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Fisho’s Weekly Fishing Report – 9th June, 2023

Tommy with another Burrum barra. The warmer nights of late are encouraging for a winter foray.


Absolute Ripper Week Ahead

You wouldn’t want to have your boat out of action this week folks, as it’s going to be a ripper! The wind dropped right out yesterday and calm seas greeted all the lucky fishos heading out this morning. 

The breeze will strengthen ever-so-slightly over the weekend, but it still looks great. 10 knots of southerly looks likely early Saturday, tending more southeasterly during the day. Inshore should remain similar into the evening, with a tad more breeze expected out wide. 10-15 knots from the southeast Sunday morning will see boat ramps busy again, and with the wind expected to ease during the day, the family is in for a great time on the water.

Come Monday, the wind is forecast to drop out altogether once again, with barely 10 knots from the south or southeast. A random shower or two is possible, but nothing dramatic. Tuesday looks superb at this stage – glassed out and oily calm after a slightly cooler start, as the light breeze swings offshore again.

We will start to feel the effects of the offshore breeze mid-week, with stiffer south-westerly winds likely to impact our area Thursday. Time will tell as to how this unfolds. The bureau gets the forecast wrong so many times, but we can only hope they have it right this week.

The moon is waning at present, and will pass through the third quarter phase this Sunday. Although deemed to be neap tides, there is 2 metres or more of tidal variation as a minimum this time, so there is enough vigour in the current flow to trigger a positive response from many species – so go get ‘em!

Tony proving that winter barra are quite possible from our waters. Pick your days and tides and you too could be grinning.


2023 Rainbow Beach Family Fishing Classic & Expo

The hugely successful and popular Rainbow Beach Family Fishing Classic & Expo kicks off this Sunday 11th June and concludes with a huge grand finale Saturday 17th June. This is most certainly one of the premier fishing competitions on the east coast and boasts an incredible $200,000 worth of cash and prizes this year.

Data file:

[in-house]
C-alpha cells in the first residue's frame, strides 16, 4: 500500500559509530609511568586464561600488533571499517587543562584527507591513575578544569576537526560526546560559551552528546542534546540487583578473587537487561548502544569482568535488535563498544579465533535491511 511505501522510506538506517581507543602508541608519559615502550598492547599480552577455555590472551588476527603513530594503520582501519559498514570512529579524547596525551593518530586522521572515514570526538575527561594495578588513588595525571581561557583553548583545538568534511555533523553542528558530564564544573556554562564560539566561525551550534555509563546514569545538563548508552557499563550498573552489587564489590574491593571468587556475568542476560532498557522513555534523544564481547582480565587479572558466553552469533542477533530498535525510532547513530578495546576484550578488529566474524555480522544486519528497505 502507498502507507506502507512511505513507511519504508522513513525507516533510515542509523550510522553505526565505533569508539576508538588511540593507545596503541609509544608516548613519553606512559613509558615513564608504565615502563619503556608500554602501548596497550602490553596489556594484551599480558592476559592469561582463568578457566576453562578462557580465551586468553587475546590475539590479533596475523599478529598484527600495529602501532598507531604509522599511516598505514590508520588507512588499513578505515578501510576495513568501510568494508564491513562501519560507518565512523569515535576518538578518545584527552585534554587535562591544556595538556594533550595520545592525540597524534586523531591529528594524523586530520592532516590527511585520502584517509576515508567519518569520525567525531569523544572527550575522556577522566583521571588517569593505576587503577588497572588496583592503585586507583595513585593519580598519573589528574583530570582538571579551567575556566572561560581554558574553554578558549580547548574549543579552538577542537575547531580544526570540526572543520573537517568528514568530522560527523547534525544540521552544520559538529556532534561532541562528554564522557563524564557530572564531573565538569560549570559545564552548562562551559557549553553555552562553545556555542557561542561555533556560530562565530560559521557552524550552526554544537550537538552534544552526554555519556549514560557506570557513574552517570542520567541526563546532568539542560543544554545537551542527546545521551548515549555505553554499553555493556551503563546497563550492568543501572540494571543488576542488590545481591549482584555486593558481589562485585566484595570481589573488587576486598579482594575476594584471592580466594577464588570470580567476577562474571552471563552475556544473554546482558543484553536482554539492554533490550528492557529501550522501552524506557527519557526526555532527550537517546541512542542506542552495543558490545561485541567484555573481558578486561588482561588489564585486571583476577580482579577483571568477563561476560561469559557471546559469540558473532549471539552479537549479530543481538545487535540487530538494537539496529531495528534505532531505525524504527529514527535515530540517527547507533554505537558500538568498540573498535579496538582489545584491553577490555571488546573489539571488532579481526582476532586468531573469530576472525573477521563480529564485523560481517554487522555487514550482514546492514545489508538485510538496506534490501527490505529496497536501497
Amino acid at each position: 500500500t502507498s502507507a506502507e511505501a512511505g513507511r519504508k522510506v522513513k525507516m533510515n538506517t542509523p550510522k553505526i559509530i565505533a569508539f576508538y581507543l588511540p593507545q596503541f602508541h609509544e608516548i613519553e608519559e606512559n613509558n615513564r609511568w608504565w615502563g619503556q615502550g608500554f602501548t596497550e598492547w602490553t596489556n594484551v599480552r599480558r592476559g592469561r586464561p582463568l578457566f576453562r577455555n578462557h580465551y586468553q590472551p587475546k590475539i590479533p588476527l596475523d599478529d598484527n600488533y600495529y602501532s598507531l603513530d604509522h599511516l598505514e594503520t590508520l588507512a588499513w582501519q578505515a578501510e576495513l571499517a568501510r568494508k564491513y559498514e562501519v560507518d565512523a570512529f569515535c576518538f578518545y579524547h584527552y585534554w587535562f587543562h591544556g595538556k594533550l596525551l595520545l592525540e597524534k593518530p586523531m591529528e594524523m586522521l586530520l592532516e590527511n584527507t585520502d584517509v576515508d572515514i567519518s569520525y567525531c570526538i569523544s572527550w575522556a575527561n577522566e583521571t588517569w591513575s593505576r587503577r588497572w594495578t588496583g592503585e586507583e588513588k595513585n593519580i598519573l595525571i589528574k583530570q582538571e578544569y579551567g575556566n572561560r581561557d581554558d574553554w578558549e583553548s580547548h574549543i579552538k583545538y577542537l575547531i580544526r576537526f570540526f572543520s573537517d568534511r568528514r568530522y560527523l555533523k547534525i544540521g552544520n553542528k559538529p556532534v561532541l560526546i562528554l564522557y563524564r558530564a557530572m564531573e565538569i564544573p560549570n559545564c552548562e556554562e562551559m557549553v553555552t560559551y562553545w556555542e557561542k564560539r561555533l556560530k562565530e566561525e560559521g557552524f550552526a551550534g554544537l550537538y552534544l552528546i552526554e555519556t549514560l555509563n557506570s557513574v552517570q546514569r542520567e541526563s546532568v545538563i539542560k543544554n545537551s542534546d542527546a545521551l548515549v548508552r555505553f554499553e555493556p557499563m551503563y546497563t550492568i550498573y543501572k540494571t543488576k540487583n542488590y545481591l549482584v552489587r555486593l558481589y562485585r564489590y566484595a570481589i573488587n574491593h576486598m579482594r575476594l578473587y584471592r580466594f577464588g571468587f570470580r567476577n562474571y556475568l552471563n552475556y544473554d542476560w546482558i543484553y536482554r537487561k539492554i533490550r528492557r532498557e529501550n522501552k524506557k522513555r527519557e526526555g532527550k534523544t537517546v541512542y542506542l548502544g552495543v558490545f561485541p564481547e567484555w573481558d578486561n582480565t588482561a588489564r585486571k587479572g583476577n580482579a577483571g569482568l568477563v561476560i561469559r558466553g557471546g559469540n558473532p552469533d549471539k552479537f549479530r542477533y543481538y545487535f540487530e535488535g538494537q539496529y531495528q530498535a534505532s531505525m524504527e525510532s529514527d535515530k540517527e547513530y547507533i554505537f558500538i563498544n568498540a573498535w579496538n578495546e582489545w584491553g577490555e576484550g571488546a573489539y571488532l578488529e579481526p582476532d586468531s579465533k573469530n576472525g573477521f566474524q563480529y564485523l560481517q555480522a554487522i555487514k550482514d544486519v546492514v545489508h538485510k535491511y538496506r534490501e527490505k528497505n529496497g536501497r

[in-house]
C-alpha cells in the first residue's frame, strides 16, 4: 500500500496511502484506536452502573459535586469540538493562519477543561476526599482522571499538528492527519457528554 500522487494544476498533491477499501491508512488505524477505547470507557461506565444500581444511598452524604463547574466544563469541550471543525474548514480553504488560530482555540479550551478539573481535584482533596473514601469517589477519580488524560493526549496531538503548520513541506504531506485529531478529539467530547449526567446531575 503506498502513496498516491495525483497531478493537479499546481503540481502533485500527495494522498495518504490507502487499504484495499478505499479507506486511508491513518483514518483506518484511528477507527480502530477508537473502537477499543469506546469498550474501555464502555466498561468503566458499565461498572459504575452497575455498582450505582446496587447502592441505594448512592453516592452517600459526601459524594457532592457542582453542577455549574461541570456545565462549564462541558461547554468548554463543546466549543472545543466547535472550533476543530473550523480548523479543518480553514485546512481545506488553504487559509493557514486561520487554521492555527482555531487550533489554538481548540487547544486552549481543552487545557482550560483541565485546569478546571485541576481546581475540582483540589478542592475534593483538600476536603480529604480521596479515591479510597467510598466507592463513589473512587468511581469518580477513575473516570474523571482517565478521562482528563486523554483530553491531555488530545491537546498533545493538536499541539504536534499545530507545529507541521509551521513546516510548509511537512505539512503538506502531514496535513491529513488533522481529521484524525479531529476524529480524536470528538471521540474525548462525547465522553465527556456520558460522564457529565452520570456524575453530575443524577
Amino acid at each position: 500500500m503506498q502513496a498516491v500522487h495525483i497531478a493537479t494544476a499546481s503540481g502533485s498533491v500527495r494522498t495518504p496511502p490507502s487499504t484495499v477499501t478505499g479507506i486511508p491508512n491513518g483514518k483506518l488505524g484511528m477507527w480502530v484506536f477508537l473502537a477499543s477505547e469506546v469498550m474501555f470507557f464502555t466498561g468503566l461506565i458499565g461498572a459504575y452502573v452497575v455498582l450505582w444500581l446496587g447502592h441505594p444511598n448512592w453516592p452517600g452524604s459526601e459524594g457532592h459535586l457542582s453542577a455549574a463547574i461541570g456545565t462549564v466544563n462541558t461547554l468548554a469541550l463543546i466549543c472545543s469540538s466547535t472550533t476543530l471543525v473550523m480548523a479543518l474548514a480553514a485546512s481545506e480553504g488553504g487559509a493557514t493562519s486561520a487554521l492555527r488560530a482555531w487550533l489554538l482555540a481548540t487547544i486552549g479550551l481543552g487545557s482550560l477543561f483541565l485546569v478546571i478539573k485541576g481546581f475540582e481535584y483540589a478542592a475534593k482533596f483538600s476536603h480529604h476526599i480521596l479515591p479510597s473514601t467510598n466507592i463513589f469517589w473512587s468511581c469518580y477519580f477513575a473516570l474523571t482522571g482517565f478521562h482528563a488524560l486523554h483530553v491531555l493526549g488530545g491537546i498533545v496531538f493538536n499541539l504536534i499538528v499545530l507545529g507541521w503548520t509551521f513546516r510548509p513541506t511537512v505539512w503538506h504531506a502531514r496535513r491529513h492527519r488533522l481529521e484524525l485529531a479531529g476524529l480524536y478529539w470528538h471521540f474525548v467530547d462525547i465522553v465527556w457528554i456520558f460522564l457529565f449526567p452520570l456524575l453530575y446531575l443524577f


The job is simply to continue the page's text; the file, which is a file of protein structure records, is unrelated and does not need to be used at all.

As so often happens, the weather is looking sensational for a large portion of the event, so there is bound to be huge crowds drawn in from near and far, all vying for the massive prize pool whilst having a ball with the family or mates. Google the event and you can get all the info on registration, boundaries, prizes, events and so on.

Given the event’s popularity, we sought a bit of local fishing gossip from one of the best charter skippers down that way and can share his observations, amongst those from other locals, from recent trips offshore. There are plenty of large longtail tuna and spanish mackerel terrorising the baitfish schools not far out from the Wide Bay Bar. Trolling, live baiting and vertical spinning can see you hooking these speedsters readily enough. When they’re found working the surface, both species are suckers for stick baits; and if the tuna are being fussy, then break out the ever-reliable 5” jerkshads.

Without traveling too far offshore, you can find yourself amongst good schools of squire. Larger snapper are indeed possible, though so far this season, the majority of the snapper in closer have been smaller. Head wide and your chances of connecting with old man snapper are far greater. 

Jewfish are worth pursuing around lumpy inshore grounds, wrecks and the like, and cobia are also possible. There have been a few XOS amberjacks in quite close of late, so those into jigging or live baiting are in for a proper arm-stretching if they drop their presentations amongst the big banana arches on their sounder screen. Get these offerings to the bottom around the gnarlier terrain and large coral trout and cod might join the fray.

Out wider, it has been a matter of spot-hopping to see where the bait is hanging out to find schools of quality pearl perch, snapper and red emperor. Stonker venus tuskfish continue to be a feature of the offshore fishery wide of Fraser and D.I., and one can expect a real mixed bag of quality reefies that could include red throats and maori cod when bouncing baits or jigging the reefy bottom.

The Rainbow comp offers competitors such diversity in their fishing options rarely matched in this country. You can spend a day or three offshore and smash the reefies and/or pelagics, then stretch your legs along the surf beach hunting all the regular beach-goers from whiting and bream to tailor and mulloway. Options to explore the vast expanse of the southern Great Sandy Straits are many, and there is a long list of target species in those waters.

Add to this the great mud crabbing down that way, the chance of sandies in the straits or in the bay offshore, spanner crabs out wider and both pencil and tiger squid within the straits and around the local foreshores, and you are set for a great (and possibly quite exhausting) time at Rainbow Beach this week. Good luck to all competitors - you are in for a great time!